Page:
Clarkson University to receive $100,000 NYSERDA grant for energy efficiency improvements in Potsdam
POTSDAM -- Clarkson University will receive a $100,000 NYSERDA award to explore new technologies toward increasing energy efficiency.
The funding will assist in integrating a sensor and control network with a modeling system to create one that can be used to model occupancy behavior and help reduce energy use.Clarkson was one of 11 companies to receive the award as part of a total of $1.9 million in funding to explore new technologies to increase energy efficiency in New York State buildings, according to a release from Gov. Andrew M. Cuomo.
"Projects like these help reduce energy usage across the state in both commercial and residential buildings, pushing for increased efficiency and resiliency in our infrastructure,” Cuomo said. “The partnerships will address all stages of the product development process, helping to grow business while reducing fossil fuel use."
This is the third of six rounds of funding under the New York State Energy Research and Development Authority’s (NYSERDA) Advanced Buildings Program, which will provide a total of $25 million through 2015.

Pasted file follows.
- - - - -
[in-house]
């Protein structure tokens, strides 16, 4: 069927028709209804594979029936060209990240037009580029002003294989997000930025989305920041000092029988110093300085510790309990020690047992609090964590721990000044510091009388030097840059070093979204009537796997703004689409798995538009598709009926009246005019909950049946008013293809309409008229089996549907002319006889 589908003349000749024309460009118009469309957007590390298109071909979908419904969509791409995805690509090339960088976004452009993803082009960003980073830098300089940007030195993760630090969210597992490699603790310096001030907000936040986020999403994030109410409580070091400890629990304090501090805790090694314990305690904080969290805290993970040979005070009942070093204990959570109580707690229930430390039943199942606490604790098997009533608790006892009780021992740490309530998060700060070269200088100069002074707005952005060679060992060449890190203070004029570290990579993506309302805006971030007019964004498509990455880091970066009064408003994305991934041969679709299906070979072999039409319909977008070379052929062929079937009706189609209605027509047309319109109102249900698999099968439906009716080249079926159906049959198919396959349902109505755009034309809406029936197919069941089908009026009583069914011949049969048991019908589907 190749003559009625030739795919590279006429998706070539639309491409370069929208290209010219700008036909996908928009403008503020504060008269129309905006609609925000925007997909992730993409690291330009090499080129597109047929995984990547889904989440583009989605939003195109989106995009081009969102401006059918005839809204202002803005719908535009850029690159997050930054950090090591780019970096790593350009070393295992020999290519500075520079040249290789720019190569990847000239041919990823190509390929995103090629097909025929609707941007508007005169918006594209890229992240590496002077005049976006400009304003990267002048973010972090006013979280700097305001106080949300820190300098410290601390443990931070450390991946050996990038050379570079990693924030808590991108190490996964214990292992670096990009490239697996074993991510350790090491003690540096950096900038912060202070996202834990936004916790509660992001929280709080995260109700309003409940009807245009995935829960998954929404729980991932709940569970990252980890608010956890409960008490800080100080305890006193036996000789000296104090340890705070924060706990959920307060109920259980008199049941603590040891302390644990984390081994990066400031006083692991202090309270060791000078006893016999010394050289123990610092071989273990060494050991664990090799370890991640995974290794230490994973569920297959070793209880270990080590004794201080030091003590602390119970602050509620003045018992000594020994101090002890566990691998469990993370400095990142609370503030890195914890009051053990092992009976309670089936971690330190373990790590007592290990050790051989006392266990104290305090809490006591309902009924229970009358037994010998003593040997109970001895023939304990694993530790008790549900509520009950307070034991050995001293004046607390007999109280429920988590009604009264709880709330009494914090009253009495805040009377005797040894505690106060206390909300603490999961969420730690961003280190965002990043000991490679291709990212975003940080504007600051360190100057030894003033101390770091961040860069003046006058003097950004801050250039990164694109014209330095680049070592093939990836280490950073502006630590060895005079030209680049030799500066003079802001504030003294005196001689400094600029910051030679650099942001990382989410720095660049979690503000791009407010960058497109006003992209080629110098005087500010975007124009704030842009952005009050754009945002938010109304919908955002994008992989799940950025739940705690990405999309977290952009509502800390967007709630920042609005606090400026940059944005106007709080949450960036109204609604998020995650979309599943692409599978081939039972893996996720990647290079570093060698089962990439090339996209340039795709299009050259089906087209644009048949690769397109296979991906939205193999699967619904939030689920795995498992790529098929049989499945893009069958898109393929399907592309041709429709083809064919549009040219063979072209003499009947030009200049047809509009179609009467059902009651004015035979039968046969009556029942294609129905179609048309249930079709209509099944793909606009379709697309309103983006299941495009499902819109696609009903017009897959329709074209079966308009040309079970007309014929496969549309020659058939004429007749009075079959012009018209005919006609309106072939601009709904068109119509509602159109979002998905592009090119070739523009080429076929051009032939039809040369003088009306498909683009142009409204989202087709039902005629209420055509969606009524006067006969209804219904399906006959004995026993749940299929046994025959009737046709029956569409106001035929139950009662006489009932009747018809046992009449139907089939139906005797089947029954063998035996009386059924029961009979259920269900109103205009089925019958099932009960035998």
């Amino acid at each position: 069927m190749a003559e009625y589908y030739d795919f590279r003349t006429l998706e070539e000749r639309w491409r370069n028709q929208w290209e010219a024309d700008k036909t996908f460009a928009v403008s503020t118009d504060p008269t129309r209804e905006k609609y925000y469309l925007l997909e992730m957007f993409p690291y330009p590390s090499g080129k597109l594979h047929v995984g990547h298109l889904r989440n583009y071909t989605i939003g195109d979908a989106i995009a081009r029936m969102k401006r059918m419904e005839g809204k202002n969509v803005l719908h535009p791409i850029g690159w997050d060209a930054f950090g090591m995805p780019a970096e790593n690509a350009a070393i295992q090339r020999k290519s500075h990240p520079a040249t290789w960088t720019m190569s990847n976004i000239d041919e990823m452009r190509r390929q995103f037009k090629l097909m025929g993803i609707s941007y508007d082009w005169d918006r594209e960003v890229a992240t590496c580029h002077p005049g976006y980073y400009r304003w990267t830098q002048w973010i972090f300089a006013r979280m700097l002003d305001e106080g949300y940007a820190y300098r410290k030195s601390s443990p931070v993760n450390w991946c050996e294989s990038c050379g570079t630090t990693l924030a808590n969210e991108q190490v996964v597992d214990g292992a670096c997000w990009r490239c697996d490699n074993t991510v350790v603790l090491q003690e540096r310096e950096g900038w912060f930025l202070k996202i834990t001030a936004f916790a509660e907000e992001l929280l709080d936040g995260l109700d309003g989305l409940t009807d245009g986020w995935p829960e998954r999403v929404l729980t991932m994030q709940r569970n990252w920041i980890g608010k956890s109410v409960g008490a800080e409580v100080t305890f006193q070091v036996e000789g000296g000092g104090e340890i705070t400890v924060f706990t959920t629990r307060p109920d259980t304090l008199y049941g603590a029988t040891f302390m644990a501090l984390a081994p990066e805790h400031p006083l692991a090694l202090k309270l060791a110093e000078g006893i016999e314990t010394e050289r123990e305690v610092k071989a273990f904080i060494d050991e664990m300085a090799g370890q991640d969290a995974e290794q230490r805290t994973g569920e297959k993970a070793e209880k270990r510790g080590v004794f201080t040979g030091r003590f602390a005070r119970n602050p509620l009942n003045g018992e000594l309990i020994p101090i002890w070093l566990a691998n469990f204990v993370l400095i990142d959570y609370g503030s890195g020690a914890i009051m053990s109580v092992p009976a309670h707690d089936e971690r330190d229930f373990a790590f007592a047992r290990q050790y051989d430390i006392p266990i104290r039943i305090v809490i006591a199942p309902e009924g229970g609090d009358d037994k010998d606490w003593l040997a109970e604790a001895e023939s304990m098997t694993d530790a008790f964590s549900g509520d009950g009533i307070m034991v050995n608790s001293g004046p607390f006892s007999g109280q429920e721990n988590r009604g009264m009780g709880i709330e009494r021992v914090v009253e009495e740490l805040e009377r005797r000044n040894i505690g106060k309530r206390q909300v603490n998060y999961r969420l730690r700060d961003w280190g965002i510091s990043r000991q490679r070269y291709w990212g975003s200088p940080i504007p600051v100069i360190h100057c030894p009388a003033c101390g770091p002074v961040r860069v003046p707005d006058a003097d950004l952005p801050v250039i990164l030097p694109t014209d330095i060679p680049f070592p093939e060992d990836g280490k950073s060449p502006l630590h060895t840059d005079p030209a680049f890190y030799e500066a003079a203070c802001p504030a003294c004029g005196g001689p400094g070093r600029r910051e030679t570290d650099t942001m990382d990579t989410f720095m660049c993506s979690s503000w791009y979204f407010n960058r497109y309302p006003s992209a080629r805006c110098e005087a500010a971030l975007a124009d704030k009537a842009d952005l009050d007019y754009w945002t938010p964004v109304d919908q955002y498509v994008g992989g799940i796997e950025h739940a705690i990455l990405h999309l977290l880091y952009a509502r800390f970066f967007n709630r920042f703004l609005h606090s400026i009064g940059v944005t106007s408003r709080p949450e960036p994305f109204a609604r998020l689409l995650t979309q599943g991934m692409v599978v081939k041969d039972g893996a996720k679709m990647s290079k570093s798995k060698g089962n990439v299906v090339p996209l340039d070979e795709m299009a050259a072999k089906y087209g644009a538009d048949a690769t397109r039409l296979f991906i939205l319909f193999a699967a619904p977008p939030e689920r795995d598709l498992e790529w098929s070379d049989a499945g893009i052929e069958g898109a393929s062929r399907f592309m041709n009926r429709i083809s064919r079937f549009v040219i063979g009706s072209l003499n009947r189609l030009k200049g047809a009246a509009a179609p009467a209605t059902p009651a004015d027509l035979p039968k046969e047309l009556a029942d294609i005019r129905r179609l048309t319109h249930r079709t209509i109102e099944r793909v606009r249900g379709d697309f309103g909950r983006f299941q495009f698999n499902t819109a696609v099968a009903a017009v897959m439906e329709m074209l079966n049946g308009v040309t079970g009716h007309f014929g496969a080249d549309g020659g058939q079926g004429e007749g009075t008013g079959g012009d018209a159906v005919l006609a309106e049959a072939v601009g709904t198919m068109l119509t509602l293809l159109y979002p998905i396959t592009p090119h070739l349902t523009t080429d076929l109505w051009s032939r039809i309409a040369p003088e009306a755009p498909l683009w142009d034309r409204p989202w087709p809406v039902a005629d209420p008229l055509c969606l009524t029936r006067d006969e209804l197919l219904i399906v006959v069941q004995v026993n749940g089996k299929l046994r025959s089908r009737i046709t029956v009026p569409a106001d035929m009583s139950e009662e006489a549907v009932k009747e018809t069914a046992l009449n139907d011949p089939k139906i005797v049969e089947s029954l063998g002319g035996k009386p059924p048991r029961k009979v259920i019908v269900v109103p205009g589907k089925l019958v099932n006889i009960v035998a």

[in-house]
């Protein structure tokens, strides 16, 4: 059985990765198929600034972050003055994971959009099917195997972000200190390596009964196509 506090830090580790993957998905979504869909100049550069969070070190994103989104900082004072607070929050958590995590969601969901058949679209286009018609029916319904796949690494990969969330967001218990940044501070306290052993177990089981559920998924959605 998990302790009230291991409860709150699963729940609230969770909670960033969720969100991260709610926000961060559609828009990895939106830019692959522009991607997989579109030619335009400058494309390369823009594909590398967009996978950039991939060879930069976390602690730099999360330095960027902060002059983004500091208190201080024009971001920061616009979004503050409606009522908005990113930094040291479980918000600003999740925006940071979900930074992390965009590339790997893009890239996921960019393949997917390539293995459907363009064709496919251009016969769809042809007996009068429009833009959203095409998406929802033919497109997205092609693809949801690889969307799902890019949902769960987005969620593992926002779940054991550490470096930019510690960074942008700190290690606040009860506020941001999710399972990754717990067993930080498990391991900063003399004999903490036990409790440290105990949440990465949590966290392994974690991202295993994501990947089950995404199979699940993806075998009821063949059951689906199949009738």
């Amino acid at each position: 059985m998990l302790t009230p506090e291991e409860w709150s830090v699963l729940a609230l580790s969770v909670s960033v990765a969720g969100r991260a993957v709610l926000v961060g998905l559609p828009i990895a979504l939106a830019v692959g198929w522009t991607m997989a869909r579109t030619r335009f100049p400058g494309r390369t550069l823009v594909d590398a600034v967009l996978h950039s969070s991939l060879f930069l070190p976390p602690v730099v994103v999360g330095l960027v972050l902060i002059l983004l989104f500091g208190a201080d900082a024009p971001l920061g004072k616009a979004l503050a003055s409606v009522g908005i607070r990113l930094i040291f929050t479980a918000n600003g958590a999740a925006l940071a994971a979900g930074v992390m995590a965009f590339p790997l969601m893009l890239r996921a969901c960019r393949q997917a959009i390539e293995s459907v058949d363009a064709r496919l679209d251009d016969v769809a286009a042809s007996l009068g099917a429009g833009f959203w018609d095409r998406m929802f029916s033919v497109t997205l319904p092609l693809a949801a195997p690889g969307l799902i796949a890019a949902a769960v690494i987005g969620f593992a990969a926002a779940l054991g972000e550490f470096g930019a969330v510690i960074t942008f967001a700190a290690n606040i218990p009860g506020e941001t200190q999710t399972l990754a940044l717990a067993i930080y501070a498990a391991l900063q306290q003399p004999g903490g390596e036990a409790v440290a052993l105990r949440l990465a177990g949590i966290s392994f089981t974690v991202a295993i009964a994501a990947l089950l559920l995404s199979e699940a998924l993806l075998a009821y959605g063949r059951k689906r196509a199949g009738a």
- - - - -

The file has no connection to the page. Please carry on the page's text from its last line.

Through the program, NYSERDA is partnering with manufacturers, research scientists, building owners and property managers interested in developing and applying new and emerging energy-efficient technologies, the release says.
The program seeks to accelerate the commercialization of new technologies that offer improved energy and environmental performance. Funding will be available through all stages of the product development process, from concept to commercialization, field installation and evaluation.
President and CEO of NYSERDA John B. Rhodes said, "These building research and development projects will spur energy savings in new and existing buildings. These innovative projects support Governor Cuomo’s agenda for growing business and creating new jobs while reducing energy consumption in New York State."
Proposals awarded funding ranged from studies and proof-of-concept work to product development and demonstration projects.
Specific areas of interest included construction materials and strategies, heating and cooling systems, solid-state lighting, demand response and smart buildings.